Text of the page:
Constructed for success
Oysters, belonging to the mussels and molluscs, have been a very successful group of organisms and this is true at least since the early Mesozoic to the present day. Examples of the early success (which are quite remarkable) are small reefs in the middle Triassic of central Europe, which were completely formed by oysters of the genus Placunopsis. These and most other oyster species encrust hard substrates, for example, they settle on rocky grounds and other sea shells. Typical recent encrusting oyster genera are Ostrea and Crassostrea.
Before their fixed living stage, oyster larvae float and need to find a firm foundation. However, some oysters adapted secondarily to living on soft-bottom substrates in the Mesozoic and there are many well-known examples since the Jurassic, like the “devil’s toenail” (Gryphaea) and the “zig-zag oyster” (Lopha; Fig. 4).
Moulding, casts and external impressions
On muddy sea floors, there were no rocks available to serve as a substrate. So, how did oysters manage to survive under these conditions? It appears that they simply used other bivalve shells, ammonites, tests of sea urchins, rostra of belemnites or sponges as the basis for the attachment (Figs. 4 and 5).
Often, imprints on the oyster shell trace the shape of the former substrates (Fig. 6) and, due to the many different substrates populated by oysters, the formation of the shell can be quite variable. However, an attachment to the substrate is only necessary in their youth; later, these oysters can and could survive lying on the soft sediment.
Occasionally, these oysters even grew on firm organic substrate that usually does not get fossilised and therefore might show its shape. In this way, sharp negative impressions can be created by the oyster of those organisms forming the substrate, including even moulds of soft-tissue. In rare cases, these impressions also press through the soft body of the oysters into the upper half of the shell, and thereby cast positive moulds of those organisms overgrown by the oyster. This is then referred to as an external impression and is also known as xenomorphic growth (Lehmann. and Wippich, 1995).
In the Cretaceous, many new genera became specialised for soft-bottoms and particularly successful were oysters of genera like Aetostreon, Exogyra and Aucellina. The latter was a bivalve genus of the Albian (latest Early Cretaceous) and Cenomanian, which was convergent in general shell shape to soft-bottom living oysters of the Late Cretaceous. However, Aucellina is placedin the superfamily Aucellinoidea and is therefore systematically separated from oysters that are placed in the Ostreoidea (for example, Morris et al., 2010).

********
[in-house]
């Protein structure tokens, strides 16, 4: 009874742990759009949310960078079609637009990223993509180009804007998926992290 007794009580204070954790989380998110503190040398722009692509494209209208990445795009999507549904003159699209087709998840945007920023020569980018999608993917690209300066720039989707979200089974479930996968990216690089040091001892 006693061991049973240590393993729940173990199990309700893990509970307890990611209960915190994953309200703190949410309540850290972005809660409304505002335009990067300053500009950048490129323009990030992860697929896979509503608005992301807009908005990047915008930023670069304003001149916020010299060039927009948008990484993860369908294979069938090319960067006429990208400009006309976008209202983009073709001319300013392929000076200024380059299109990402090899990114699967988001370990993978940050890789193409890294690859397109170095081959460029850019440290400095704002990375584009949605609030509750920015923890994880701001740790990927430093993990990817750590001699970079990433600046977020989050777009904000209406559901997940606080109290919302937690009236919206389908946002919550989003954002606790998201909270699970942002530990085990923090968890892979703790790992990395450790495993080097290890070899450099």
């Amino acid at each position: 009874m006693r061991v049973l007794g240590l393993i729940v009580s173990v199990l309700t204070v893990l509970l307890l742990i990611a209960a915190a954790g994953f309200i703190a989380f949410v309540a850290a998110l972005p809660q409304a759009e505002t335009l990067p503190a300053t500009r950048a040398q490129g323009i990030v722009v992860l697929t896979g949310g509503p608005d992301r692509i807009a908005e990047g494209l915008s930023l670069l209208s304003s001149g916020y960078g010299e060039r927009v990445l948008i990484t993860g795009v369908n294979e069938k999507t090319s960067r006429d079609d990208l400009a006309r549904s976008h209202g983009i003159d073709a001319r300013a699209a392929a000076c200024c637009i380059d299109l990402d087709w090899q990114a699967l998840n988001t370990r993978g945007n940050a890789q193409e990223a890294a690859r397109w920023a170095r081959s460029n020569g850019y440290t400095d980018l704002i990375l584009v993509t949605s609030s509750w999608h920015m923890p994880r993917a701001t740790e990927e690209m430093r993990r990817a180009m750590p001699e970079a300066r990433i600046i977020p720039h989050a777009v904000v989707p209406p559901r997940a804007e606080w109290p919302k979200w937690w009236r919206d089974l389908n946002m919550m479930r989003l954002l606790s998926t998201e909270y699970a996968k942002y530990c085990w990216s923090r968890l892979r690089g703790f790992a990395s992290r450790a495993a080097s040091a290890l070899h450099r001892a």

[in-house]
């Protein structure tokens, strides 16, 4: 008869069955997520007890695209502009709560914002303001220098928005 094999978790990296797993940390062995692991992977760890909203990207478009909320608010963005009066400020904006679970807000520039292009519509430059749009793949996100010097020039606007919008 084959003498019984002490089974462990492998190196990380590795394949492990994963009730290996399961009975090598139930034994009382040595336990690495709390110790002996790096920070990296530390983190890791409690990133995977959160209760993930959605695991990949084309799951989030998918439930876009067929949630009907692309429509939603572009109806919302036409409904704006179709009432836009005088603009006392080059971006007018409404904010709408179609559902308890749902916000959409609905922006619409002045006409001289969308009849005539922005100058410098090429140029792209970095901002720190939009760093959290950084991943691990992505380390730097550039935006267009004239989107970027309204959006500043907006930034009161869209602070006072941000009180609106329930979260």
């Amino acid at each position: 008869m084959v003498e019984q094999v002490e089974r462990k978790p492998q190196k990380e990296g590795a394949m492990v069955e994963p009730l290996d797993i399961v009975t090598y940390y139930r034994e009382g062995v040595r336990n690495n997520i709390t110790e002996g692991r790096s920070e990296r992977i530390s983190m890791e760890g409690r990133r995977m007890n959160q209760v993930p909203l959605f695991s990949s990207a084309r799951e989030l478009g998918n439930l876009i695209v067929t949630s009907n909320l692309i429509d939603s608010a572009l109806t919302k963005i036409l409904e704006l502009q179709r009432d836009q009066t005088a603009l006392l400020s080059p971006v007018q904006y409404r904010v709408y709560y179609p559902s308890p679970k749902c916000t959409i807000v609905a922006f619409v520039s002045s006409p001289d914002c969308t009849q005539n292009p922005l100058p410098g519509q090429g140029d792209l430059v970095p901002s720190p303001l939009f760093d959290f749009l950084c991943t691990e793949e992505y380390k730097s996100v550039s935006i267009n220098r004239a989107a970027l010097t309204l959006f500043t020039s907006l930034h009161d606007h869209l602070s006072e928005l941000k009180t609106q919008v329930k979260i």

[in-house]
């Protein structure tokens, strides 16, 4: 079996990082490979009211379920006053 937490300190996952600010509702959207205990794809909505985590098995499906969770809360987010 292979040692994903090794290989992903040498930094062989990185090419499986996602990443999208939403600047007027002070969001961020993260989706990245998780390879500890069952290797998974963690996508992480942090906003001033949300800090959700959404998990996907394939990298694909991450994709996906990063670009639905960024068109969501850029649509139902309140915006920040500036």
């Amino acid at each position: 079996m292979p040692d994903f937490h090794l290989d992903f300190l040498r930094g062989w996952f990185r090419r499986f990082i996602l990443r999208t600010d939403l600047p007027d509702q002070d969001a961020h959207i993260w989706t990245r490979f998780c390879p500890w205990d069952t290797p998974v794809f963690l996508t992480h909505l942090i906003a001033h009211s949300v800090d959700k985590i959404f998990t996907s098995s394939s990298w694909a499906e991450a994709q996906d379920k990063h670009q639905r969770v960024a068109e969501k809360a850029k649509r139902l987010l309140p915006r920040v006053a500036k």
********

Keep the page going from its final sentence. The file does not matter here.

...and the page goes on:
The Early Cretaceous of Europe was dominated by claystones, a lithofacies that seems to be less favourable than the Late Cretaceous chalk seas, which were unequivocally ideal habitats for soft-bottom species. Nevertheless, with Aucellina, there were successful oyster-like bivalves in the late Early Cretaceous (Fig. 7) with some of them even used now as index fossils (Wood, 2016).
The species discussed here, Pycnodonte (Phygraea) vesiculare, belongs to this evolutionary complex of soft-bottom specialised oysters. Like all oysters, the shells of Pycnodonte (Phygraea) vesiculare are unequal and therefore approximately circular to half-round in outline. The ‘thick’ shell of the left valve is convex and up to 10cm high, and can reach a thickness of more than 5cm.
On the other hand, the smaller right valve is flat to concave. The generally robust shell construction of the “thick-shelled mussel” goes back to the bubble-shaped growth vesicle already mentioned above that alternates with thin dense layers in the shell. This unusually thick shell lay on the muddy seafloors of the Late Cretaceous. Its weight helped the shell to act like an anchor and led to a stable position for the animal on the ground – this is true not only for Pycnodonte (Fig. 4), but also other organisms.
Furthermore, the enormous growth of the left valve lifted the shell from the seafloor and off the muddy ground that is potentially unfavourable for a filtering organism. The comparison with the extensive shell growth of today’s oysters leads to the assumption of an average age of 20 years for large specimens of the Cretaceous “thick-shelled mussel”.
All photos, if not stated otherwise, are by J Lehmann. GSUB refers to the inventory number of the collection of the Geowissenschaftliche Sammlung der Universität Bremen in Germany.